‘Lacklustre’ EU Climate Package Still Shows Policy Stability Compared to U.S.
The European Union tabled a 1,000-page-plus clean energy package last week, aimed at accelerating clean energy innovation and establishing ground rules for a function energy market.
“The signal that the EU is sending is that there is political consensus to go down the clean energy route,” said Michael Jacobs of the London-based Institute for Public Policy. “Donald Trump is not shifting us one inch, one centimetre from this path.”
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As expected, the policy package released by EU Climate Commissioner Miguel Arias Cañete increased the continent’s 2030 energy efficiency target from 27 to 30%, a measure that was “sold as cutting reliance on Russian gas and creating 400,000 jobs, as well as reducing greenhouse gas emissions,” Climate Home reports.
Although European climate and energy groups called the basket of measures “lacklustre”, “disappointing”, and “politically cautious”, CH correspondent Megan Darby comments that “its very continuity is a welcome contrast to the upset across the Atlantic, where Donald Trump’s election three weeks ago threatens to reverse eight years of progress.”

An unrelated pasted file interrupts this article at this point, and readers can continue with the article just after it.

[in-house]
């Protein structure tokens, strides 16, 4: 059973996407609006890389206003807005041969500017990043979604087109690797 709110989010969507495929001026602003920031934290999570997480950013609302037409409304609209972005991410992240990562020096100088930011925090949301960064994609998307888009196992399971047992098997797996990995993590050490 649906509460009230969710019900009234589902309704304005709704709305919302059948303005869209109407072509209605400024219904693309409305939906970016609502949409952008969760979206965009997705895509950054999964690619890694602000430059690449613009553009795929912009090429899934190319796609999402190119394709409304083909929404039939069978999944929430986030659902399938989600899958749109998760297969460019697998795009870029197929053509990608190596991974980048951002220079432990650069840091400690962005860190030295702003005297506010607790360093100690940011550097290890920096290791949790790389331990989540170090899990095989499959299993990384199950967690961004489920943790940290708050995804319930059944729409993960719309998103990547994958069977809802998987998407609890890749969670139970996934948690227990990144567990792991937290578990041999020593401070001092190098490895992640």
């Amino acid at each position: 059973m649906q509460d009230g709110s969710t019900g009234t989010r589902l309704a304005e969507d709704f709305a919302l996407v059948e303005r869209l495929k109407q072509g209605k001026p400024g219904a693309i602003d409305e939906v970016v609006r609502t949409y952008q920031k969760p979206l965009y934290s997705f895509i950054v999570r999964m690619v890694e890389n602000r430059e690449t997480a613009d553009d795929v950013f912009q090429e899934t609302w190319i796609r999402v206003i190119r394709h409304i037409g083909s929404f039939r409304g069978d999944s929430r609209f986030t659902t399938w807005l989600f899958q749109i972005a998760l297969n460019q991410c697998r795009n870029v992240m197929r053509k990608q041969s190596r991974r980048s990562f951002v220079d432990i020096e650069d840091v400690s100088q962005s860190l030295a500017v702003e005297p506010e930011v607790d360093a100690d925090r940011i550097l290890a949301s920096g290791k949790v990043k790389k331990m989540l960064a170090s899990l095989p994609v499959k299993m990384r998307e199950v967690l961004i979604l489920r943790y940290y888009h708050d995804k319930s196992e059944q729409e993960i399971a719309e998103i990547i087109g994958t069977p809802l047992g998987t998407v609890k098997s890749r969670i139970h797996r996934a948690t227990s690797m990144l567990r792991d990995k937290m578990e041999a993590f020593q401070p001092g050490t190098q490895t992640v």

The reality for Europe is that “Brussels has a more stable mandate, having thrashed out the broad direction of next decade’s climate and energy policy between 28 member states in 2014,” Darby writes. “National governments may come and go—and the UK is set to leave by 2019—but generally European Commission policy-makers stick to their course.”
On the other hand, “that works both ways. It prevents backsliding, but also forestalls a rapid upturn in ambition following last year’s landmark UN climate deal in Paris.”